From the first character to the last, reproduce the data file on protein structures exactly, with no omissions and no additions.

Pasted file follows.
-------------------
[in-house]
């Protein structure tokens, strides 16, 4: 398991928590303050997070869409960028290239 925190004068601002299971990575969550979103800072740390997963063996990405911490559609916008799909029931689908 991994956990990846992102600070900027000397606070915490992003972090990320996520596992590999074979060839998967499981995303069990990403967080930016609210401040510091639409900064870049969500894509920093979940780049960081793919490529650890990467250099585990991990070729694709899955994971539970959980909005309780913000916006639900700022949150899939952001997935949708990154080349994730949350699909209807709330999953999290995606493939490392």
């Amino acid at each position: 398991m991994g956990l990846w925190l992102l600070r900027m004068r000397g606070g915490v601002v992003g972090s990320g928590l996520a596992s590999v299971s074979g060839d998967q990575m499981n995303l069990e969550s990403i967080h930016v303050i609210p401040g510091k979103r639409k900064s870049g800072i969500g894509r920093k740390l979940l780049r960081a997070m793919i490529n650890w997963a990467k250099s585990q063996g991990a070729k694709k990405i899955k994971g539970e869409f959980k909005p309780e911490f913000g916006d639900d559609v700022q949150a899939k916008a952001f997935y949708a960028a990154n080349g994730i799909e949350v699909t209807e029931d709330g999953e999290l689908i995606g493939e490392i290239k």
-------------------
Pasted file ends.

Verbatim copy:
[in-house]
């Protein structure tokens, strides 16, 4: 398991928590303050997070869409960028290239 925190004068601002299971990575969550979103800072740390997963063996990405911490559609916008799909029931689908 991994956990990846992102600070900027000397606070915490992003972090990320996520596992590999074979060839998967499981995303069990990403967080930016609210401040510091639409900064870049969500894509920093979940780049960081793919490529650890990467250099585990991990070729694709899955994971539970959980909005309780913000916006639900700022949150899939952001997935949708990154080349994730949350699909209807709330999953999290995606493939490392």
């Amino acid at each position: 398991m991994g956990l990846w925190l992102l600070r900027m004068r000397g606070g915490v601002v992003g972090s990320g928590l996520a596992s590999v299971s074979g060839d998967q990575m499981n995303l069990e969550s990403i967080h930016v303050i609210p401040g510091k979103r639409k900064s870049g800072i969500g894509r920093k740390l979940l780049r960081a997070m793919i490529n650890w997963a990467k250099s585990q063996g991990a070729k694709k990405i899955k994971g539970e869409f959980k909005p309780e911490f913000g916006d639900d559609v700022q949150a899939k916008a952001f997935y949708a960028a990154n080349g994730i799909e949350v699909t209807e029931d709330g999953e999290l689908i995606g493939e490392i290239k």